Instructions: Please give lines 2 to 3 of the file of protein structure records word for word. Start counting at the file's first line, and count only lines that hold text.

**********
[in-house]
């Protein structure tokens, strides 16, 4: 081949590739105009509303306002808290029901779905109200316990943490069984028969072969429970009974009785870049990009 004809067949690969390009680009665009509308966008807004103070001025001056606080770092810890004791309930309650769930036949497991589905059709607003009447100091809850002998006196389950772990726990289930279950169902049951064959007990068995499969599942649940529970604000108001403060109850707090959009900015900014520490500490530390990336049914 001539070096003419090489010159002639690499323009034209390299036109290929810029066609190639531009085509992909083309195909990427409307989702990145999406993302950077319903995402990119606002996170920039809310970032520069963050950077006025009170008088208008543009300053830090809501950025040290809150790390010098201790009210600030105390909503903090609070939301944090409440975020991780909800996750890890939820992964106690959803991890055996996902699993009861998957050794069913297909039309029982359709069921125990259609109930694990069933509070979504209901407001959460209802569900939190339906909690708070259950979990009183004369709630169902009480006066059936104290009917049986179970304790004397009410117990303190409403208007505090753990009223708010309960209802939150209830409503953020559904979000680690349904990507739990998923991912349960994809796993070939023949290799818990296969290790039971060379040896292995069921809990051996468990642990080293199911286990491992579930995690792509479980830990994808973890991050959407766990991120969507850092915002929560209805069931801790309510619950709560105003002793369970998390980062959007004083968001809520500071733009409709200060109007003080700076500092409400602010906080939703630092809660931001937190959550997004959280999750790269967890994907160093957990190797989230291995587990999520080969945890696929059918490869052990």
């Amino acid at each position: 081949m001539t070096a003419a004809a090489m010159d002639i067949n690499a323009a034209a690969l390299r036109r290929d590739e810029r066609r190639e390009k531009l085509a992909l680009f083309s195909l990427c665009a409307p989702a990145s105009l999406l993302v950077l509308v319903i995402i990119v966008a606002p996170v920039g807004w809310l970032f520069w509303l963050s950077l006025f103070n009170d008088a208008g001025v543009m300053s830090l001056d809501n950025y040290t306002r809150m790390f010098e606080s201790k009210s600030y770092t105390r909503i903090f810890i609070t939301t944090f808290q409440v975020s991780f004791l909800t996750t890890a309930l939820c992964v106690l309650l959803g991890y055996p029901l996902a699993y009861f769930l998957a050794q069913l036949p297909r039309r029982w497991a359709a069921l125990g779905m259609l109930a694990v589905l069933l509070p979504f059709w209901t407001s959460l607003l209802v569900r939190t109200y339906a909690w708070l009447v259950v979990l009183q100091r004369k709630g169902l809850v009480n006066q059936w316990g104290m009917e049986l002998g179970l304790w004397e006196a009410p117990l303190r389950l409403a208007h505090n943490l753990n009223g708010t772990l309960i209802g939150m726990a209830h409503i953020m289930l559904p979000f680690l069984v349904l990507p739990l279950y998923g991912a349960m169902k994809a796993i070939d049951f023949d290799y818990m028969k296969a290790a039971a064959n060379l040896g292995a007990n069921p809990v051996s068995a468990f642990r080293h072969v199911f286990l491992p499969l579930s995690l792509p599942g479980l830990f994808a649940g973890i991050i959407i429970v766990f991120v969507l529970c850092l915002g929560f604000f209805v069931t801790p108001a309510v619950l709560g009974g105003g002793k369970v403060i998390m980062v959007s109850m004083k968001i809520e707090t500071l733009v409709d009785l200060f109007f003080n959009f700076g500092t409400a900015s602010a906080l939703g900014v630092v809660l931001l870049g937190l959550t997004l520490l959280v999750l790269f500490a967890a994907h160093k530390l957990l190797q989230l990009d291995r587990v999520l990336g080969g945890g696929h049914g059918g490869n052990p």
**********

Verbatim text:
């Protein structure tokens, strides 16, 4: 081949590739105009509303306002808290029901779905109200316990943490069984028969072969429970009974009785870049990009 004809067949690969390009680009665009509308966008807004103070001025001056606080770092810890004791309930309650769930036949497991589905059709607003009447100091809850002998006196389950772990726990289930279950169902049951064959007990068995499969599942649940529970604000108001403060109850707090959009900015900014520490500490530390990336049914 001539070096003419090489010159002639690499323009034209390299036109290929810029066609190639531009085509992909083309195909990427409307989702990145999406993302950077319903995402990119606002996170920039809310970032520069963050950077006025009170008088208008543009300053830090809501950025040290809150790390010098201790009210600030105390909503903090609070939301944090409440975020991780909800996750890890939820992964106690959803991890055996996902699993009861998957050794069913297909039309029982359709069921125990259609109930694990069933509070979504209901407001959460209802569900939190339906909690708070259950979990009183004369709630169902009480006066059936104290009917049986179970304790004397009410117990303190409403208007505090753990009223708010309960209802939150209830409503953020559904979000680690349904990507739990998923991912349960994809796993070939023949290799818990296969290790039971060379040896292995069921809990051996468990642990080293199911286990491992579930995690792509479980830990994808973890991050959407766990991120969507850092915002929560209805069931801790309510619950709560105003002793369970998390980062959007004083968001809520500071733009409709200060109007003080700076500092409400602010906080939703630092809660931001937190959550997004959280999750790269967890994907160093957990190797989230291995587990999520080969945890696929059918490869052990």
């Amino acid at each position: 081949m001539t070096a003419a004809a090489m010159d002639i067949n690499a323009a034209a690969l390299r036109r290929d590739e810029r066609r190639e390009k531009l085509a992909l680009f083309s195909l990427c665009a409307p989702a990145s105009l999406l993302v950077l509308v319903i995402i990119v966008a606002p996170v920039g807004w809310l970032f520069w509303l963050s950077l006025f103070n009170d008088a208008g001025v543009m300053s830090l001056d809501n950025y040290t306002r809150m790390f010098e606080s201790k009210s600030y770092t105390r909503i903090f810890i609070t939301t944090f808290q409440v975020s991780f004791l909800t996750t890890a309930l939820c992964v106690l309650l959803g991890y055996p029901l996902a699993y009861f769930l998957a050794q069913l036949p297909r039309r029982w497991a359709a069921l125990g779905m259609l109930a694990v589905l069933l509070p979504f059709w209901t407001s959460l607003l209802v569900r939190t109200y339906a909690w708070l009447v259950v979990l009183q100091r004369k709630g169902l809850v009480n006066q059936w316990g104290m009917e049986l002998g179970l304790w004397e006196a009410p117990l303190r389950l409403a208007h505090n943490l753990n009223g708010t772990l309960i209802g939150m726990a209830h409503i953020m289930l559904p979000f680690l069984v349904l990507p739990l279950y998923g991912a349960m169902k994809a796993i070939d049951f023949d290799y818990m028969k296969a290790a039971a064959n060379l040896g292995a007990n069921p809990v051996s068995a468990f642990r080293h072969v199911f286990l491992p499969l579930s995690l792509p599942g479980l830990f994808a649940g973890i991050i959407i429970v766990f991120v969507l529970c850092l915002g929560f604000f209805v069931t801790p108001a309510v619950l709560g009974g105003g002793k369970v403060i998390m980062v959007s109850m004083k968001i809520e707090t500071l733009v409709d009785l200060f109007f003080n959009f700076g500092t409400a900015s602010a906080l939703g900014v630092v809660l931001l870049g937190l959550t997004l520490l959280v999750l790269f500490a967890a994907h160093k530390l957990l190797q989230l990009d291995r587990v999520l990336g080969g945890g696929h049914g059918g490869n052990p």